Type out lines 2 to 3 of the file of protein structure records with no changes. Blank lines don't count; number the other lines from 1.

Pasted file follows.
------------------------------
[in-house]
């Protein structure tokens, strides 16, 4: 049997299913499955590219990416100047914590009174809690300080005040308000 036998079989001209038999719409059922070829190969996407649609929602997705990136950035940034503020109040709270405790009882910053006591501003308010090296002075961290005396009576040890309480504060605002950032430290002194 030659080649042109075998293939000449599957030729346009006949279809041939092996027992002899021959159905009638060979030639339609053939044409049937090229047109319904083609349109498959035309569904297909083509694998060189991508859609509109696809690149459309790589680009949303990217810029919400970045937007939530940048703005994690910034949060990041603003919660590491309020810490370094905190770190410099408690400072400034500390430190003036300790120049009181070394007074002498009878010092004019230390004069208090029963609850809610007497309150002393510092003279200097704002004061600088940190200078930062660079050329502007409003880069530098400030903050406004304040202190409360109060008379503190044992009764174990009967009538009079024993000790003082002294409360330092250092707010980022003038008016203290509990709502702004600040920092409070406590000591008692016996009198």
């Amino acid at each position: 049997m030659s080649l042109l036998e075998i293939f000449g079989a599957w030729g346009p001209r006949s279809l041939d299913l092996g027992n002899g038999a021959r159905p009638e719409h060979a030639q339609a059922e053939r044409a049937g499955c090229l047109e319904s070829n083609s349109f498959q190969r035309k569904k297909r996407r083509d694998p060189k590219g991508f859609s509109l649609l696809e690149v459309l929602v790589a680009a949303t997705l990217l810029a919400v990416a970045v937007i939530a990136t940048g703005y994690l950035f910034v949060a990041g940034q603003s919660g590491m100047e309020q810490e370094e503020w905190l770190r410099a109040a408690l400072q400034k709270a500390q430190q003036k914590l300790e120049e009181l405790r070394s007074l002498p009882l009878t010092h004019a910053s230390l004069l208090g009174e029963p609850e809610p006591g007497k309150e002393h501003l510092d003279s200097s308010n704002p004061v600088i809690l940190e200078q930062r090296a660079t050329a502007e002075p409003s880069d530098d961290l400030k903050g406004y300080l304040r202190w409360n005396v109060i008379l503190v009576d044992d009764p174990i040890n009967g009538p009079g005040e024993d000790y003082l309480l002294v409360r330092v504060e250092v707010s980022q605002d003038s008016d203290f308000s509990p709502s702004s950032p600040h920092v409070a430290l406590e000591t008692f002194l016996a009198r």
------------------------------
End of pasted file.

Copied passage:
């Protein structure tokens, strides 16, 4: 049997299913499955590219990416100047914590009174809690300080005040308000 036998079989001209038999719409059922070829190969996407649609929602997705990136950035940034503020109040709270405790009882910053006591501003308010090296002075961290005396009576040890309480504060605002950032430290002194 030659080649042109075998293939000449599957030729346009006949279809041939092996027992002899021959159905009638060979030639339609053939044409049937090229047109319904083609349109498959035309569904297909083509694998060189991508859609509109696809690149459309790589680009949303990217810029919400970045937007939530940048703005994690910034949060990041603003919660590491309020810490370094905190770190410099408690400072400034500390430190003036300790120049009181070394007074002498009878010092004019230390004069208090029963609850809610007497309150002393510092003279200097704002004061600088940190200078930062660079050329502007409003880069530098400030903050406004304040202190409360109060008379503190044992009764174990009967009538009079024993000790003082002294409360330092250092707010980022003038008016203290509990709502702004600040920092409070406590000591008692016996009198």
């Amino acid at each position: 049997m030659s080649l042109l036998e075998i293939f000449g079989a599957w030729g346009p001209r006949s279809l041939d299913l092996g027992n002899g038999a021959r159905p009638e719409h060979a030639q339609a059922e053939r044409a049937g499955c090229l047109e319904s070829n083609s349109f498959q190969r035309k569904k297909r996407r083509d694998p060189k590219g991508f859609s509109l649609l696809e690149v459309l929602v790589a680009a949303t997705l990217l810029a919400v990416a970045v937007i939530a990136t940048g703005y994690l950035f910034v949060a990041g940034q603003s919660g590491m100047e309020q810490e370094e503020w905190l770190r410099a109040a408690l400072q400034k709270a500390q430190q003036k914590l300790e120049e009181l405790r070394s007074l002498p009882l009878t010092h004019a910053s230390l004069l208090g009174e029963p609850e809610p006591g007497k309150e002393h501003l510092d003279s200097s308010n704002p004061v600088i809690l940190e200078q930062r090296a660079t050329a502007e002075p409003s880069d530098d961290l400030k903050g406004y300080l304040r202190w409360n005396v109060i008379l503190v009576d044992d009764p174990i040890n009967g009538p009079g005040e024993d000790y003082l309480l002294v409360r330092v504060e250092v707010s980022q605002d003038s008016d203290f308000s509990p709502s702004s950032p600040h920092v409070a430290l406590e000591t008692f002194l016996a009198r």